Your expectation of your product is not necessarily the same as your customers

2016-01-05 17.08.55When I was down in the Southern Peninsula I spoke to a resident of Kommetjie who is a crew member on a commercial fishing boat that works art of Kalk Bay harbour. He showed me the chokka lures that he uses to catch squid in False Bay. They look different to the ones that I used some years back to catch squid. He told me that the squid like bright pinks, greens and reds. To save money he has bought nail varnish and has painted his squid lures in these bright colours. He pointed out that over the years the squid have developed different tastes and the colours that worked at one time are simply ignored by the chokka.

The point of this chokka story is that the chokka fishermen need to cater for the changing tastes of the squid. The fisherman who thinks that his lure will attract chokka quickly finds out that the colour of the lure is useless when the chokka refuse to bite.

A fatal flaw that start-up entrepreneurs make is to produce products that cater for their own tastes but those tastes are not necessarily the same as potential customers tastes. Your potential customers know what they want and if you don’t supply it, they will go elsewhere.

If you are about to put produce a product or service for a segment of the market how do you know whether they will like what you have to offer? If you don’t know you could make a big mistake, and a costly one by producing a product or service only to find out it’s not what your potential customers want, need or desire.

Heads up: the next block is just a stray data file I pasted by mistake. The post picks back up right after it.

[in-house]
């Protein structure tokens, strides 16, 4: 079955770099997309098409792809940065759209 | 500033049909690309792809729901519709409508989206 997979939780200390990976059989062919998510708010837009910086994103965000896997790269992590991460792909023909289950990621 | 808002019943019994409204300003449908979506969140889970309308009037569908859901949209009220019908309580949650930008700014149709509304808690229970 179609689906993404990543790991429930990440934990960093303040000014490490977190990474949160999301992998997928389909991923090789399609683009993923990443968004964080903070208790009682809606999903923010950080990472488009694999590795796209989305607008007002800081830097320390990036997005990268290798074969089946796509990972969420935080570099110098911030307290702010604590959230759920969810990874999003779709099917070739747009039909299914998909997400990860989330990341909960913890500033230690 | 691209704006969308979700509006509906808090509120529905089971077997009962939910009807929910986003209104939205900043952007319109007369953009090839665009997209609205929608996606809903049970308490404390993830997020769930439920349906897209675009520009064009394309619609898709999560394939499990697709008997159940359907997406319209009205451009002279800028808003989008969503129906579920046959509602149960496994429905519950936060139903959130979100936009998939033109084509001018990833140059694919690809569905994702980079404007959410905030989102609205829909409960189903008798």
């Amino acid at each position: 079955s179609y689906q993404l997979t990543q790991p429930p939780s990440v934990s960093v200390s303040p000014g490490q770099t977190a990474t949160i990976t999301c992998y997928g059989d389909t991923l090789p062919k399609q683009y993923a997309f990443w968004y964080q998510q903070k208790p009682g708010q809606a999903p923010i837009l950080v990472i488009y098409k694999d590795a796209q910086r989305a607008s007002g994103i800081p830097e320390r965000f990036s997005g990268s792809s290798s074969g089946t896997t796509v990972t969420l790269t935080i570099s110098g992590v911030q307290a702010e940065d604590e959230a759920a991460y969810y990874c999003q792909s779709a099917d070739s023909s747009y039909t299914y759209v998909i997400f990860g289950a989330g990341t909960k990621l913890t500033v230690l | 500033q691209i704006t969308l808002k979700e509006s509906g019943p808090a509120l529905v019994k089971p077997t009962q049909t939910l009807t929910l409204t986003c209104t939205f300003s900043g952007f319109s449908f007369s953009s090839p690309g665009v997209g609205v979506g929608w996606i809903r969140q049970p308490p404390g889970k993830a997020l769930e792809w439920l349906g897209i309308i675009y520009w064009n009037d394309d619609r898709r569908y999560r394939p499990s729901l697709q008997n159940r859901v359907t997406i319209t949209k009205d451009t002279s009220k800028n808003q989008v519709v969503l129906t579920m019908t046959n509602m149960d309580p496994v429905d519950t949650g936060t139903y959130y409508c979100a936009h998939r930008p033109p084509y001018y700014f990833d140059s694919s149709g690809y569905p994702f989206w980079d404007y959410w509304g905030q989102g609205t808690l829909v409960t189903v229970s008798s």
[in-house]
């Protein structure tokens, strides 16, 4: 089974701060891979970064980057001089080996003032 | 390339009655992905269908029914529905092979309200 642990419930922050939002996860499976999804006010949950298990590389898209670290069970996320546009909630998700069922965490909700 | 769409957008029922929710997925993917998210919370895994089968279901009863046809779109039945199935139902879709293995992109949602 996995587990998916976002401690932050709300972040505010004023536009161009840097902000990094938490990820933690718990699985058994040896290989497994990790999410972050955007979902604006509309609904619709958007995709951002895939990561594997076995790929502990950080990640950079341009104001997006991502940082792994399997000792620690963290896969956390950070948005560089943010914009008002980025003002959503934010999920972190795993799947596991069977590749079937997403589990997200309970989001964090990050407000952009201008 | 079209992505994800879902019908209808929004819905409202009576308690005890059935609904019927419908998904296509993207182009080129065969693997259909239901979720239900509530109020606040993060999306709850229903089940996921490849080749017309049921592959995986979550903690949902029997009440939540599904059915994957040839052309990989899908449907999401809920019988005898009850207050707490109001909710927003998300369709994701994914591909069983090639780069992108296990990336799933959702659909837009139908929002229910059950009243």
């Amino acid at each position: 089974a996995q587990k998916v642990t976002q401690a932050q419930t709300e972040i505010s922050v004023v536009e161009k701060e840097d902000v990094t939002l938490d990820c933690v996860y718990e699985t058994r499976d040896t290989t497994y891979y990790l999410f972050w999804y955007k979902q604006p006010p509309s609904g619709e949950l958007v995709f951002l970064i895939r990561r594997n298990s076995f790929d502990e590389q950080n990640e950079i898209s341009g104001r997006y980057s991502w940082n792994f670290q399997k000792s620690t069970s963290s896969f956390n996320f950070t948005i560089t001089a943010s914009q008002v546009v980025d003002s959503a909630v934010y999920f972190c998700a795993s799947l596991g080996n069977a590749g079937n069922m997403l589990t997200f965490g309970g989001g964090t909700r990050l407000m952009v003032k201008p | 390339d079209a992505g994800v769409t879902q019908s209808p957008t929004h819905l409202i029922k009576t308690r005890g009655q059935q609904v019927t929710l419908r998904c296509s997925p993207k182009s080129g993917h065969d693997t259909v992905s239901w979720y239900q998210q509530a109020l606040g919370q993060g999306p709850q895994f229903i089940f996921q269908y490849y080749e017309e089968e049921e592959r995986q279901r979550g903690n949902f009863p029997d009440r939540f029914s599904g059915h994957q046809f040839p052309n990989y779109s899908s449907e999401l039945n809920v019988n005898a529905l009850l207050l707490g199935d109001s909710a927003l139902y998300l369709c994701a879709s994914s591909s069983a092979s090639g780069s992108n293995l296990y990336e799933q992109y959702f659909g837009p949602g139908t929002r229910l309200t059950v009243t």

The main way that you can overcome this potential trap is to do test marketing. By running a test, trial or pilot with samples we even your prototype you will be able to find out if what you are offering meets customer expectations.

Some would say that techniques such as focus groups work but focus groups really only give opinions rather than giving an indication of actual behaviour. To see if customers will buy your product or service, you need to offer a test sample in your chosen or identified market and find out if they will buy. It’s only through initial purchases that you will be able to determine whether you have a winner on your hands. By the way, purchases from your close family and friends don’t count.

Need to know more about how to test demand? Why not check out “Breakthrough Ideas”? It shows you know-cost, low-cost ways to test what customers really want.

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